Recent advances in motion control and machine vision technologies present tremendous opportunities for Automated Optical Inspection (AOI) systems. Thanks to recent developments in these fundamental building block technologies, today’s AOI systems can carry out inspections with a higher resolution and accuracy, and with much faster throughput than before.

Automated optical inspection systems are benefitting from improvements in motion subsystems, cameras, optics, illumination, and other components.
High-speed AOI systems are now being used across a wide range of industries including semiconductor and electronics, automotive, aerospace, medical device manufacturing, microelectromechanical systems (MEMS), and precision mechanical components and assemblies. But these opportunities have come with significant challenges as well. To determine the most appropriate solution that provides the best results for a given application, it is important to find the proper trade off balance.

In the case of motion systems, significant recent improvements include higher speeds, steeper acceleration and deceleration profiles, finer positional control, and faster convergence properties. Under the right circumstances, all of these factors can be used to achieve faster and more accurate point-to-point displacements and thus increase overall throughput.

In the case of machine vision technology, some of the most significant recent developments include higher resolution cameras and improvements in LED illumination. The availability of higher resolution cameras has allowed AOI systems to increase either their resolution or their field of view.

When these higher resolution cameras are used to carry out inspections over the same field of view, the system’s resolving power is effectively increased, and features can be inspected in finer detail. And when they are applied to obtain the same overall resolution, the system’s field of view can be increased proportionally. This can be achieved by using lower magnification optics, which have the desirable property of an increased depth-of-field. This is an example of technological advances that reinforce each other, as an increased depth-of-field both reduces the need to carry out system re-focusing and also increases the speed of auto-focus operations.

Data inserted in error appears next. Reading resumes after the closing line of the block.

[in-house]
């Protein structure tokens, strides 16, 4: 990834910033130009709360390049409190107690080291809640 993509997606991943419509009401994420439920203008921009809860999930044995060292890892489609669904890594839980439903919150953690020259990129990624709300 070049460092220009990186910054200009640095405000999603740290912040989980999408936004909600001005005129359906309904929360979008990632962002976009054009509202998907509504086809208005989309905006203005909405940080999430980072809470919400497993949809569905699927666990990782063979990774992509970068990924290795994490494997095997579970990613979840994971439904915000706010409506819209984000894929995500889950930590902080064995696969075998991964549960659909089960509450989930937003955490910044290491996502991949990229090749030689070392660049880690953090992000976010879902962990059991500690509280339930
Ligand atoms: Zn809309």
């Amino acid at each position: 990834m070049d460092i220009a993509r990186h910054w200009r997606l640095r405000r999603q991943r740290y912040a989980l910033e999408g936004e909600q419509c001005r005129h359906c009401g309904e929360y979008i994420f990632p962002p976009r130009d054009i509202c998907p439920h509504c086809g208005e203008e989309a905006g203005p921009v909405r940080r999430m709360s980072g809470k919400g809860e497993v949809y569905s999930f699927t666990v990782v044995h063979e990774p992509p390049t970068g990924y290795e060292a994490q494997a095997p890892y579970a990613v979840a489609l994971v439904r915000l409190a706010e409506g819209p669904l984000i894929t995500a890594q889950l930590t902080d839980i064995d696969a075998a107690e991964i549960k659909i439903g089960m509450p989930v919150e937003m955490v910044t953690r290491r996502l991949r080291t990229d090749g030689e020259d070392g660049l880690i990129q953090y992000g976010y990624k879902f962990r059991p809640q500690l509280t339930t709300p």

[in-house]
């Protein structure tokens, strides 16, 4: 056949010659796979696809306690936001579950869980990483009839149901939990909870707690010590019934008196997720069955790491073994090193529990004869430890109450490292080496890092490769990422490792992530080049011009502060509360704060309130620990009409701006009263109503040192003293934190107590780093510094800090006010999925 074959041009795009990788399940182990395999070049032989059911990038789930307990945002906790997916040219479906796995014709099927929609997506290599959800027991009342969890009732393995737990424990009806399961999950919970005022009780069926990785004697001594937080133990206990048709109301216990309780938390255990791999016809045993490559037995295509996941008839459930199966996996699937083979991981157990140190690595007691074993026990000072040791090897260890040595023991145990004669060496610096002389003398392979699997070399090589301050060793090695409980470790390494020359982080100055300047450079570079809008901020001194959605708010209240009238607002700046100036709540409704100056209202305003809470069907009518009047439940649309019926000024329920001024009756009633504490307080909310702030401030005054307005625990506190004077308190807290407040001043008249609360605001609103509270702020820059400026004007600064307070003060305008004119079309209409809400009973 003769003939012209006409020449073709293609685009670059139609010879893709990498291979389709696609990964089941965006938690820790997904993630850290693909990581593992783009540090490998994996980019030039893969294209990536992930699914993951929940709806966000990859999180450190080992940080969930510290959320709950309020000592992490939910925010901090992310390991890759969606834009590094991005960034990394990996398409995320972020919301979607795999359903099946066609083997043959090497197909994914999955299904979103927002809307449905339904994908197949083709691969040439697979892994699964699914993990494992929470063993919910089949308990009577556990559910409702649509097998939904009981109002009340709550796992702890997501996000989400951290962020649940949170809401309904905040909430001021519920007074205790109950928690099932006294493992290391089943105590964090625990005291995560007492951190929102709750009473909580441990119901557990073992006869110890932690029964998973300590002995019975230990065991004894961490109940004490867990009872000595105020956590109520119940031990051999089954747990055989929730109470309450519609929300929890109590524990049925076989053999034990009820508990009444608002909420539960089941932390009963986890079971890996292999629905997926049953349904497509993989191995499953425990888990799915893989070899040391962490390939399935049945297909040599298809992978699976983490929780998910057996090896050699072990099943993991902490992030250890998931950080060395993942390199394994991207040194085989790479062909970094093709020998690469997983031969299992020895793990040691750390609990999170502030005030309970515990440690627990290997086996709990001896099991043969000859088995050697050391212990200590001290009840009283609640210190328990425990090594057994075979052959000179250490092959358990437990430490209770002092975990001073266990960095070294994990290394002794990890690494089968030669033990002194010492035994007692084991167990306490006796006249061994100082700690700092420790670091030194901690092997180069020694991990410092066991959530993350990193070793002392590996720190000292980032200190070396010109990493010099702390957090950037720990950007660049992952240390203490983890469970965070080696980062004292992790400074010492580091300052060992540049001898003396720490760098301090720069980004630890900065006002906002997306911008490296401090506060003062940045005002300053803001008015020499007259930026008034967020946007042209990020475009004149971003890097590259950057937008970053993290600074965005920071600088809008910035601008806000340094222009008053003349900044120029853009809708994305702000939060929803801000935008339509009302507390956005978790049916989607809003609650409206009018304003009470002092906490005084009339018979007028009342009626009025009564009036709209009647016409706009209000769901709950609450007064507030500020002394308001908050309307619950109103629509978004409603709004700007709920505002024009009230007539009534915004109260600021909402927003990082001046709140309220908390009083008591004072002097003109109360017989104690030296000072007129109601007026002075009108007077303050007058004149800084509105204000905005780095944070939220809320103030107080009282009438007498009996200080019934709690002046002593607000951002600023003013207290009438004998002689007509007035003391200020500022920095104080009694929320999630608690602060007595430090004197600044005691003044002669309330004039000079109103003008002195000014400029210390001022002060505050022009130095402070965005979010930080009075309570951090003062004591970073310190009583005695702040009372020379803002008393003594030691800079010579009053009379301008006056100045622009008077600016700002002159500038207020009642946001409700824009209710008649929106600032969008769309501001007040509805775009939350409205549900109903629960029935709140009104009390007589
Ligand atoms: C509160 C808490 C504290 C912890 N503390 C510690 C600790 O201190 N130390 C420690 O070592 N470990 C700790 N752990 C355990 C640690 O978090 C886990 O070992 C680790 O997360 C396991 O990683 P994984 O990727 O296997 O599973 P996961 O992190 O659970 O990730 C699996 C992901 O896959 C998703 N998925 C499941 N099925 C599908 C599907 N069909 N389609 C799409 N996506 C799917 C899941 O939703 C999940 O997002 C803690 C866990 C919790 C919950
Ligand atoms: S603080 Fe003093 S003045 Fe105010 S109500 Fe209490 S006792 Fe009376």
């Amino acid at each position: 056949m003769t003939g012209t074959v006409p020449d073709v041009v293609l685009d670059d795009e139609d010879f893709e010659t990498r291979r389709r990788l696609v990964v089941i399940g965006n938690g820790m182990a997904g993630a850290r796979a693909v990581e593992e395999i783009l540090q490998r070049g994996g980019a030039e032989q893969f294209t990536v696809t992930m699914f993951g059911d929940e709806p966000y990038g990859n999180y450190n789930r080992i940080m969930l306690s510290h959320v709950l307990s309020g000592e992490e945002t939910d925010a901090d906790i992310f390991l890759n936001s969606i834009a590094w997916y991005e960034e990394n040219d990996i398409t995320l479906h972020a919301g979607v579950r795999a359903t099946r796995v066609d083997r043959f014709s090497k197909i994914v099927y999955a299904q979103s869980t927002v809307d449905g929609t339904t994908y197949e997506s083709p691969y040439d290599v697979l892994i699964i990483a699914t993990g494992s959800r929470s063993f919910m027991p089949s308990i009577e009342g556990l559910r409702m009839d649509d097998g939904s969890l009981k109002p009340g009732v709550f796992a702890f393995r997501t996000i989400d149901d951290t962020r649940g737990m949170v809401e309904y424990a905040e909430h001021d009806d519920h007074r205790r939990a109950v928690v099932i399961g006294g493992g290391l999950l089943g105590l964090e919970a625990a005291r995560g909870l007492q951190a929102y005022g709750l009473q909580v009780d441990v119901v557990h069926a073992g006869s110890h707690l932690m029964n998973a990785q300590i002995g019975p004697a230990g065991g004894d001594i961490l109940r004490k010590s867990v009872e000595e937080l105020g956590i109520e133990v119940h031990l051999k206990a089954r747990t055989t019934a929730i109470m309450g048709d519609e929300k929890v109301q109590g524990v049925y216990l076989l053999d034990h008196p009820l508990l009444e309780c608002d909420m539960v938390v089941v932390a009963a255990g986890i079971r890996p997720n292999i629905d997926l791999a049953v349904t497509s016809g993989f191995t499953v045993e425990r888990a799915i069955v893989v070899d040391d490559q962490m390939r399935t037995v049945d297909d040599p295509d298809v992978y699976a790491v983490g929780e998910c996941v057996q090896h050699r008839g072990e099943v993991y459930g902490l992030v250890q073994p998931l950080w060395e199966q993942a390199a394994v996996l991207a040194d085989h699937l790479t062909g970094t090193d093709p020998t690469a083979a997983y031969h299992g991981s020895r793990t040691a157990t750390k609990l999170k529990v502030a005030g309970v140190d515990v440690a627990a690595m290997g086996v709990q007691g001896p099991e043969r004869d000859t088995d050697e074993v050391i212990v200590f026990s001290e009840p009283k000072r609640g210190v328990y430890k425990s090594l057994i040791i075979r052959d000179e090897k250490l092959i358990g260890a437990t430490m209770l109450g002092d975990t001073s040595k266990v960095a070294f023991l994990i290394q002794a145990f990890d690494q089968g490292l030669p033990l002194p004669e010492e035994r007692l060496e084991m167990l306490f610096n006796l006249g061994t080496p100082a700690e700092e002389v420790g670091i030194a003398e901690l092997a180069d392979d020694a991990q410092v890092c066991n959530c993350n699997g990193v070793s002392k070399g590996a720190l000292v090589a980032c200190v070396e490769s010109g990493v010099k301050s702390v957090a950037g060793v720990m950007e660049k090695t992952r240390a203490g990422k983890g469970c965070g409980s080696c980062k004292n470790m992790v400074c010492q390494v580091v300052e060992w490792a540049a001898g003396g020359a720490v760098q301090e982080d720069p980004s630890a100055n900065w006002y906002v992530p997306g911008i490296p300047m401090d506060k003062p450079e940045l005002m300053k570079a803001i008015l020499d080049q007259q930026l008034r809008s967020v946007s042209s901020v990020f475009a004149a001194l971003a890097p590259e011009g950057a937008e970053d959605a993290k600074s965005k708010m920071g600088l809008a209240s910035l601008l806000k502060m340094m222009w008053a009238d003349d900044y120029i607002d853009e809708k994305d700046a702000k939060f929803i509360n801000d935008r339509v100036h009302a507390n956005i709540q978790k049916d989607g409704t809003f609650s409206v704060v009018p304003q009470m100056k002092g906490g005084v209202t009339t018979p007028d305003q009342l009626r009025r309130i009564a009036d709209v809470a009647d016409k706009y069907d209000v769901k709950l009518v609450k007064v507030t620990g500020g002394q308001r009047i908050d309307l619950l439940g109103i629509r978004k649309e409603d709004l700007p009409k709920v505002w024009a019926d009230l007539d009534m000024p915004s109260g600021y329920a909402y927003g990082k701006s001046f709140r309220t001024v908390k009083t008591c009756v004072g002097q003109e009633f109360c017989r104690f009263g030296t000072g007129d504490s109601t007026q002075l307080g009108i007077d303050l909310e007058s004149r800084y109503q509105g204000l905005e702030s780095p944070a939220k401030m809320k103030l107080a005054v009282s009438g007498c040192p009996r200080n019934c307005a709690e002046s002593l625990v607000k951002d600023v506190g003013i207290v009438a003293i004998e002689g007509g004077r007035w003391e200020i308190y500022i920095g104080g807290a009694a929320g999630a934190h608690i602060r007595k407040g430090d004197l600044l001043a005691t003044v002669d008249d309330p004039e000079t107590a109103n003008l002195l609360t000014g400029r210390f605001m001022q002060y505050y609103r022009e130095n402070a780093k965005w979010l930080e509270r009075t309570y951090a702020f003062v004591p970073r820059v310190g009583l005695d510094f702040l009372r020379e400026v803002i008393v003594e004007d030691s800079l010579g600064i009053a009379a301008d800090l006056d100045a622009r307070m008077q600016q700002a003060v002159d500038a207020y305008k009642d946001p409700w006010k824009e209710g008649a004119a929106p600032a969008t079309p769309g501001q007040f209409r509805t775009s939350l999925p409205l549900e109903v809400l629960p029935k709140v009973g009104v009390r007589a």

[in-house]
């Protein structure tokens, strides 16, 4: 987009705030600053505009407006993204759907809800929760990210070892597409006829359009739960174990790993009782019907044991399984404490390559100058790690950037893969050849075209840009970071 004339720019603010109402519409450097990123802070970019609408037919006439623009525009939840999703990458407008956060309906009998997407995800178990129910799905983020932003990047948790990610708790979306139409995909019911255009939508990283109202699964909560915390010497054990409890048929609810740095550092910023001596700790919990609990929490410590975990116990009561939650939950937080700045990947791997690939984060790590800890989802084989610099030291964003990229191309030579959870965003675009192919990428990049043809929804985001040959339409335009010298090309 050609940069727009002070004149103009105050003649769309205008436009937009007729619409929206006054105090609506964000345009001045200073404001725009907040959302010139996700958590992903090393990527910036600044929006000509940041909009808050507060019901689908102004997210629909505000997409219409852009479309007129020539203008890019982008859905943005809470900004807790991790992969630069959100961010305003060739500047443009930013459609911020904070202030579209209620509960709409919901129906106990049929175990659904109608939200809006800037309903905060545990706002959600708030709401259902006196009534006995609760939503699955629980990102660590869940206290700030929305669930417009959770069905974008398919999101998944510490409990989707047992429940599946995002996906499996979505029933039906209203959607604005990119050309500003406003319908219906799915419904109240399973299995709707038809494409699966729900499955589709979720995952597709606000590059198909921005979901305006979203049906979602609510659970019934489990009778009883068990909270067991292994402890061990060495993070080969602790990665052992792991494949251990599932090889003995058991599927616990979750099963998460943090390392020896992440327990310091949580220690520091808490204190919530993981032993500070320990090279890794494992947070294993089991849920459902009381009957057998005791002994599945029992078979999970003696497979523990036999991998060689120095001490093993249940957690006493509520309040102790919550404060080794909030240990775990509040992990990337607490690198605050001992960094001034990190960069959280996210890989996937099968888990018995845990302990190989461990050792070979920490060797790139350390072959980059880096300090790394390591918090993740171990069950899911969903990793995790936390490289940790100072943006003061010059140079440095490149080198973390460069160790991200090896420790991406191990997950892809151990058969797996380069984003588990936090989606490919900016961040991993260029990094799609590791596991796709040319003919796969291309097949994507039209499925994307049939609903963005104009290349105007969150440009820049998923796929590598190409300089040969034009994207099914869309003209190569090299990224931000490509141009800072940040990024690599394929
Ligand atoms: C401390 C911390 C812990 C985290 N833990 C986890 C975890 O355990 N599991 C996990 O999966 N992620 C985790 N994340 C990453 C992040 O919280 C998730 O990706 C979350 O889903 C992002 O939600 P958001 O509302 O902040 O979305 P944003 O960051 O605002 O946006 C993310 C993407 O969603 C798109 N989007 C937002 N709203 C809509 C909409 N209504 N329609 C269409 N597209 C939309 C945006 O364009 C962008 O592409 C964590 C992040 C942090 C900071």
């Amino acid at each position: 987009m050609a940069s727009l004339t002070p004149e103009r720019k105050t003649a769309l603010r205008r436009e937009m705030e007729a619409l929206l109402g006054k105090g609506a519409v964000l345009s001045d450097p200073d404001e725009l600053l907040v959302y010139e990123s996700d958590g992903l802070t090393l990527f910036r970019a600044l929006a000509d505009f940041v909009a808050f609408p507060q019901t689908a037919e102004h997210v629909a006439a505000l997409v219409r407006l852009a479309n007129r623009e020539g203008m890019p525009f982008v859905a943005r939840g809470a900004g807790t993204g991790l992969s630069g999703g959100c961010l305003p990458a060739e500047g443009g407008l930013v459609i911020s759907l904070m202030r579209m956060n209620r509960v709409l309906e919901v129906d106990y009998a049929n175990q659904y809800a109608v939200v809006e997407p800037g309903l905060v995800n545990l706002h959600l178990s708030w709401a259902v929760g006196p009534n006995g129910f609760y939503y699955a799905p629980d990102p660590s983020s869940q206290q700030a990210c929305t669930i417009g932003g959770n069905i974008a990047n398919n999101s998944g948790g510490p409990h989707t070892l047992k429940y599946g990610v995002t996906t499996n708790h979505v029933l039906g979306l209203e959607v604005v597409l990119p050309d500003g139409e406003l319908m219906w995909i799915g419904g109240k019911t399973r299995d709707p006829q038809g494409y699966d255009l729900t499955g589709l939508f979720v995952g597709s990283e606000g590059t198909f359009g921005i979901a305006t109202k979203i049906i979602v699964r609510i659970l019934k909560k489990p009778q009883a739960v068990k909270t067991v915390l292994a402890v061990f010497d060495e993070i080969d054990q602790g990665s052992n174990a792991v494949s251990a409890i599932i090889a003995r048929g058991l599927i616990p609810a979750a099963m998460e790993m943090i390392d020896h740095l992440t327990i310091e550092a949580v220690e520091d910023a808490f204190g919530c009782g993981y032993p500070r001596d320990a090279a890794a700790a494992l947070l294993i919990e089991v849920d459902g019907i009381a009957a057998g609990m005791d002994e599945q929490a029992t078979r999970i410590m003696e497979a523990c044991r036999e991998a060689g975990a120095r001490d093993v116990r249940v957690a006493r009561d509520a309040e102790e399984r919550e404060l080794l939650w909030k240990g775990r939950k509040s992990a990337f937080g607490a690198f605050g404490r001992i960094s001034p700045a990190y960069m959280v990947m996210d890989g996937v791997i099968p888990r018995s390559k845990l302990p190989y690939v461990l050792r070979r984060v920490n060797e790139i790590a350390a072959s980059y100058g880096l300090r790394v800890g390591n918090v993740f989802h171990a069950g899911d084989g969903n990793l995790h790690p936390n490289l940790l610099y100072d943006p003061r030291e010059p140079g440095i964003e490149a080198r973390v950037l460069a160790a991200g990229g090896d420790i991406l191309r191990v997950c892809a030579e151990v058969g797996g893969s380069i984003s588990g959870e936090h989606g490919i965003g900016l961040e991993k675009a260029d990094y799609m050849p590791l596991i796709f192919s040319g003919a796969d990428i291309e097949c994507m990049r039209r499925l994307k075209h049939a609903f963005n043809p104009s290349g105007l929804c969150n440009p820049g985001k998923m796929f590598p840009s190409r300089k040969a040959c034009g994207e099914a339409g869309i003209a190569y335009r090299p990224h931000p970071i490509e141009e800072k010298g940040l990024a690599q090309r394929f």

LED illumination modules have also progressed tremendously in recent years. They are now available in increased intensity and in varying wavelengths. LEDs are now the preferred light source in most AOI applications as they are very stable over time, have a long life, can be turned on and off very quickly and controlled accurately.

There are many more instances where improvements in one area increase the requirements in another. For example, faster motion systems with steeper profiles produce significantly more system vibrations, which lead to “motion blur” in captured images, reducing the accuracy and robustness of image analysis operations. The “brute force” approach to overcome this is to increase the system settling time, but this effectively negates the faster motion system’s benefits.

A better approach, beyond mechanical system dampening, is to increase the camera’s shutter speed. But this in turn requires a much higher light intensity to produce a still-usable image over a shorter exposure time. In spite of the recent improvements in LED illumination technology, it is still possible to reach conditions where the system is light-starved. There are limits to how fast a shutter speed can be used, just as there are limits to the capabilities of all of the individual components that make up an AOI system, in spite of all of the dazzling advances.

To keep up with the increased throughput of the faster motion systems and to deal with the much larger stream of data coming from the higher resolution cameras, significant increases in processing power are required. Fortunately, computers and workstations have themselves been progressing steadily. But many recent performance improvements in computers and operating systems have come on the fronts of multiprocessor, multi-core and hyper-threading enhancements. All these approaches do indeed yield more processing power, but only if the software is tailored accordingly. Standard serialized algorithms running on these parallel environments only get a fraction of the benefit.

To fully profit from recent performance improvements in computers and operating systems, classic algorithms need to be parallelized, optimized parallel algorithms need to be developed, and code and operations need to be made concurrent. Without this, an AOI system will not be able to reap the full benefit of all of the recent advances in motion control and machine vision technologies.

This article was written by Patrick Beauchemin, an engineer at VISIONx Inc., Pointe-Claire, Quebec, Canada. For more information, please contact Patrick at This email address is being protected from spambots. You need JavaScript enabled to view it., or visit .